When you have an increased risk of a myocardial infarction, your heart doctor will want to run some tests to examine your heart more closely. Most heart tests are non-invasive and painless. Blood tests can verify your blood lipid levels, but other tests can provide a good picture in real time of what’s really going on:
- Electrocardiogram, or EKG, measures the electrical connections and activity taking place in your chest. Electrodes lightly stuck to your body receive electrical signals from your heart, which are then transmitted to a nearby machine. Your heart doctor can read these impulses as they happen.
- Stress test is commonly referred to as an exercise test because you’re monitored while you ride a stationary bike or run on a treadmill. Your heart doctor can see, in real time, how your heart responds to the extra stress placed on it when you exercise rigorously.
- Echocardiogram, sometimes used in tandem with a stress test, is an ultrasound procedure that’s performed with a wand that runs over a bit of gel applied to your skin. The sound waves of your heart are translated to a machine that gives your heart doctor an up-close, in-person look at your heart’s activity.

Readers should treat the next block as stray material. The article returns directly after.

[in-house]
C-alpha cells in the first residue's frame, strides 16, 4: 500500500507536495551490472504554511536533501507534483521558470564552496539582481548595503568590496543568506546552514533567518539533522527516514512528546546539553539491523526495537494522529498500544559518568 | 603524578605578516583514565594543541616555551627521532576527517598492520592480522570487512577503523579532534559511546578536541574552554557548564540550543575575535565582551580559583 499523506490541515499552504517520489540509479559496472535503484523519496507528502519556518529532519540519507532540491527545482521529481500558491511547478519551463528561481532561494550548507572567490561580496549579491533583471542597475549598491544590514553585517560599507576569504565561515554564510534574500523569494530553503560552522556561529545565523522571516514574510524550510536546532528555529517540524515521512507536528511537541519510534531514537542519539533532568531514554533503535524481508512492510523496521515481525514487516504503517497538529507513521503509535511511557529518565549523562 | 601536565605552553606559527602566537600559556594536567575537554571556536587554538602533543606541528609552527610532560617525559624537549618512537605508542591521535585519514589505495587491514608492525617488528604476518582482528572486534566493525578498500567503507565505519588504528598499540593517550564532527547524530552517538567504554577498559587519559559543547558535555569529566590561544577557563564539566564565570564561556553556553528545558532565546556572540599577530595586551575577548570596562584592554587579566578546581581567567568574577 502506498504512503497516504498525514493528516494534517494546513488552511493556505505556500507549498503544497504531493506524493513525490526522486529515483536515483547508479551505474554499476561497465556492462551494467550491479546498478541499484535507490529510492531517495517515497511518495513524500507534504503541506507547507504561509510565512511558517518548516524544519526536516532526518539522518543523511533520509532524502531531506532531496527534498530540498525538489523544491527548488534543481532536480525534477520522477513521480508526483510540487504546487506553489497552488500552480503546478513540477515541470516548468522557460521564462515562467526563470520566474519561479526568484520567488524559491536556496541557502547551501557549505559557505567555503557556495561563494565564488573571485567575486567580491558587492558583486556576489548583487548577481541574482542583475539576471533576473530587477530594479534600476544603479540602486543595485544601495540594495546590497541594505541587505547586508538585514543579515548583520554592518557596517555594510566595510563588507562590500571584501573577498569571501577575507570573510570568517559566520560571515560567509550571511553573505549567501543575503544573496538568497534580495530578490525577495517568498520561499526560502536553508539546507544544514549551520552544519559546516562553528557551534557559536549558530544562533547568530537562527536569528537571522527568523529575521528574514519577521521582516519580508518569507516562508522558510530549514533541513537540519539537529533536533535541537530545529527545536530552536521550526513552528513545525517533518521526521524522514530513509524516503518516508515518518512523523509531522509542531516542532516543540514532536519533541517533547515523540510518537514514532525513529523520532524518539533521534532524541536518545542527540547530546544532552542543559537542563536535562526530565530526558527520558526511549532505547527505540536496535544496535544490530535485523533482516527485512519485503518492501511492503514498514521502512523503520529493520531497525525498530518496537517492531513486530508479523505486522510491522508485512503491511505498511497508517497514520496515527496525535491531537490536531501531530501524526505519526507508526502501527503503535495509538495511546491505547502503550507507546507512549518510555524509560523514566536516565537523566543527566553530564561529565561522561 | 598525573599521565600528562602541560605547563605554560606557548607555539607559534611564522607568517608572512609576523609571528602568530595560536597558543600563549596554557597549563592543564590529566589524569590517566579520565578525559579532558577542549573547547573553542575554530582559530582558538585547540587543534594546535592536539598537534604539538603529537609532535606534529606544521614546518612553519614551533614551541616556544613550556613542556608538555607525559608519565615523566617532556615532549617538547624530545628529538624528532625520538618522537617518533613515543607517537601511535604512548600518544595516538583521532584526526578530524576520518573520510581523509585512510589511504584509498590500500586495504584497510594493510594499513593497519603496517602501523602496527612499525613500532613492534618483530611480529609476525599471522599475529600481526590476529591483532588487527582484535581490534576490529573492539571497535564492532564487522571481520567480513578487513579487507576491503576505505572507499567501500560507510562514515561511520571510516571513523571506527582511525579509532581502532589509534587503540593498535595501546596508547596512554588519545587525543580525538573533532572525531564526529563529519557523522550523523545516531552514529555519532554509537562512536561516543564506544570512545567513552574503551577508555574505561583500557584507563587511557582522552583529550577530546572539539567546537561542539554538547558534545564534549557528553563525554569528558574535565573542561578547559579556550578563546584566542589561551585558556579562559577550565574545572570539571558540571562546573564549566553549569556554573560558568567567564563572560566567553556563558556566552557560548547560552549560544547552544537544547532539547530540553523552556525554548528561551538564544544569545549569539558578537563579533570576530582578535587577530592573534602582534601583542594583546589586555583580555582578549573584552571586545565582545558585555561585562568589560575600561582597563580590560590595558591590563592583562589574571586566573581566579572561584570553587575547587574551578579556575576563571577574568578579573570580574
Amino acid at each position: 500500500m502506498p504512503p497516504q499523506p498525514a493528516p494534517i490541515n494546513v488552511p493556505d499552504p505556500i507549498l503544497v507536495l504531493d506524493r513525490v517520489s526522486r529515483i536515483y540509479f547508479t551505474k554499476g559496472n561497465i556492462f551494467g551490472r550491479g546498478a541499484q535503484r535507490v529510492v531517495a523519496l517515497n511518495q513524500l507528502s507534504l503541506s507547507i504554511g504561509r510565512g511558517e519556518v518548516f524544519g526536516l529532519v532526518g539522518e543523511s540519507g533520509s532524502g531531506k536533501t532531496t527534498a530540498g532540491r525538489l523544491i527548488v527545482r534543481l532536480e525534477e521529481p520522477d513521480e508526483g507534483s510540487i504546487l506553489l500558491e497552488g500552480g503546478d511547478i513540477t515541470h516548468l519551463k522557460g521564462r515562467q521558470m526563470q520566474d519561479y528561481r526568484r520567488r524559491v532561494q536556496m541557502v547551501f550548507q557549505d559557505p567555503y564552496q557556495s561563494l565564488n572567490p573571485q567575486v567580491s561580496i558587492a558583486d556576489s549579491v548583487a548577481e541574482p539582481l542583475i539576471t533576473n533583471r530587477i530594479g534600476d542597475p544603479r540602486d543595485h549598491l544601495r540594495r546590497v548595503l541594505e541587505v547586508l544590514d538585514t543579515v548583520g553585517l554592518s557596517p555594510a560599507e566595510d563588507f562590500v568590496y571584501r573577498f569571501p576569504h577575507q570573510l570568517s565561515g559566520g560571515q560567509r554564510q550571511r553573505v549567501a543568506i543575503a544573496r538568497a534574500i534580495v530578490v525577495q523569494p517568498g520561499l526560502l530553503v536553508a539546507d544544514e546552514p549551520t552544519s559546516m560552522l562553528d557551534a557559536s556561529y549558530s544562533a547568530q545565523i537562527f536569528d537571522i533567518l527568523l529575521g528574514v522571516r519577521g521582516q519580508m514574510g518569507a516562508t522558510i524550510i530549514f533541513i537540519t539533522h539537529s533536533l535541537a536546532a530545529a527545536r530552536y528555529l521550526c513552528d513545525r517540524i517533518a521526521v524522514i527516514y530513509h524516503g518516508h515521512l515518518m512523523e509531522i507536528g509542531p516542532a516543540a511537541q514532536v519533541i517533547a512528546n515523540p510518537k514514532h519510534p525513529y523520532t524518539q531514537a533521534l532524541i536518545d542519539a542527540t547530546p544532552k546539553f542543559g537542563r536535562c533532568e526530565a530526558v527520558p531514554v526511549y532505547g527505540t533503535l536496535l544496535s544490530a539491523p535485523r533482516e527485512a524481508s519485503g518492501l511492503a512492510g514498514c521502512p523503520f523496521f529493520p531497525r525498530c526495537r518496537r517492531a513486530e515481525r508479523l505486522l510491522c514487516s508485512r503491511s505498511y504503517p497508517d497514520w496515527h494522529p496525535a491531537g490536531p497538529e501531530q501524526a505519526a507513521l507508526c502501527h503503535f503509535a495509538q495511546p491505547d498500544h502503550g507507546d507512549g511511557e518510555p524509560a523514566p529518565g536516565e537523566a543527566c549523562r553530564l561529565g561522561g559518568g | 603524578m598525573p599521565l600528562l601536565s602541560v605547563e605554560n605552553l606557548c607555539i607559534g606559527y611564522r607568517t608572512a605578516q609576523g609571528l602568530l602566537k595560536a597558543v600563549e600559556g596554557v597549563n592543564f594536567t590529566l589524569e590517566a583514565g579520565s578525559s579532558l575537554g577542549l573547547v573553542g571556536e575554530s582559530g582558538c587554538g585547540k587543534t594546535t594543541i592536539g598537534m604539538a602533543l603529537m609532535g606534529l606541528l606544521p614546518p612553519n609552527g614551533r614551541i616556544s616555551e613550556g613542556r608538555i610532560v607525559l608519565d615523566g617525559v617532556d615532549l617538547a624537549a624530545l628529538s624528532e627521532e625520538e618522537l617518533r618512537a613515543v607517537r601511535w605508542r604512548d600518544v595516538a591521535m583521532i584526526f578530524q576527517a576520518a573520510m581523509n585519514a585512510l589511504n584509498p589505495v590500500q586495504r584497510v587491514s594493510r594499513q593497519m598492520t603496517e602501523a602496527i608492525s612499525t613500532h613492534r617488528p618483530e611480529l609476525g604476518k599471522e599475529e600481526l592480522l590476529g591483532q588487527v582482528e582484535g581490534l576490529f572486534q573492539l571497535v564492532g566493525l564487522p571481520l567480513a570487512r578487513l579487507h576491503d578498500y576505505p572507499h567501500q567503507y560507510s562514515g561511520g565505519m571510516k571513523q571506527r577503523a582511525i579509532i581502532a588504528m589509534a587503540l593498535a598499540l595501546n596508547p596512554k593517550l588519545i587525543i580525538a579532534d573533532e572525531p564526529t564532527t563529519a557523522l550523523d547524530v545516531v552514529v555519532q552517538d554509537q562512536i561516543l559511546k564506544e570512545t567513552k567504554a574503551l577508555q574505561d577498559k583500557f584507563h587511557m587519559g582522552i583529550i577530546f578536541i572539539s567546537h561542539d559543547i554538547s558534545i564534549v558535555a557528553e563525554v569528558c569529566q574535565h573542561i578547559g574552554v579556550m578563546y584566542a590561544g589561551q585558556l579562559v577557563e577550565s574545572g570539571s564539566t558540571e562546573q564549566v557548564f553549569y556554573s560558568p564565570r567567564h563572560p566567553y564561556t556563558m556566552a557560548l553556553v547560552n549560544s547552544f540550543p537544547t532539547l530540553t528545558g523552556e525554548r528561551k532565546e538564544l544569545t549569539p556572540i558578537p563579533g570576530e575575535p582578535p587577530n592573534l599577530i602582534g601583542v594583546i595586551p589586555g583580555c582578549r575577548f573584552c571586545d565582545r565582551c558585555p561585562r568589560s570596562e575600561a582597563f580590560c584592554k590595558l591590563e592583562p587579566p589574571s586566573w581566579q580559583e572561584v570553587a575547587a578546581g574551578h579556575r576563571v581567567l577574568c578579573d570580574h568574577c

Treatment after a Heart Attack
Once you’ve had a heart attack, there are a number of treatments you may undergo, in addition to mandatory lifestyle changes. Your cardiovascular doctor may instruct you to take an aspirin daily. You may also receive:
- Blood-thinning medicine
- Antiplatelet drugs
- Clotbuster drugs
- Beta blockers
- Statins or other cholesterol medications
- ACE inhibitors
When the damage is severe, you may require emergency surgery. Your cardiologist also may recommend a procedure to prevent future heart attacks, such as:
- Coronary artery bypass surgery, which may take place immediately. Most heart doctors, though, prefer to let your heart rest some before performing the procedure. It requires them to insert veins or arteries in your body to replace damaged blood vessels.
- Coronary angioplasty and stenting, which is sometimes performed on an emergency basis, where a mesh stent can be placed at the location to open the blockage.
Don’t wait for a heart attack to take preventive measures that can save your life. Come into Manhattan Cardiovascular Associates to see a doctor to get your heart checked. Contact us today for an appointment.
Dr. Michael Ghalchi, Cardiologist (Cardiologist NYC, Midtown)
New York, NY10010
(Between Madison Ave & Park Ave)
☎ (212) 686-0066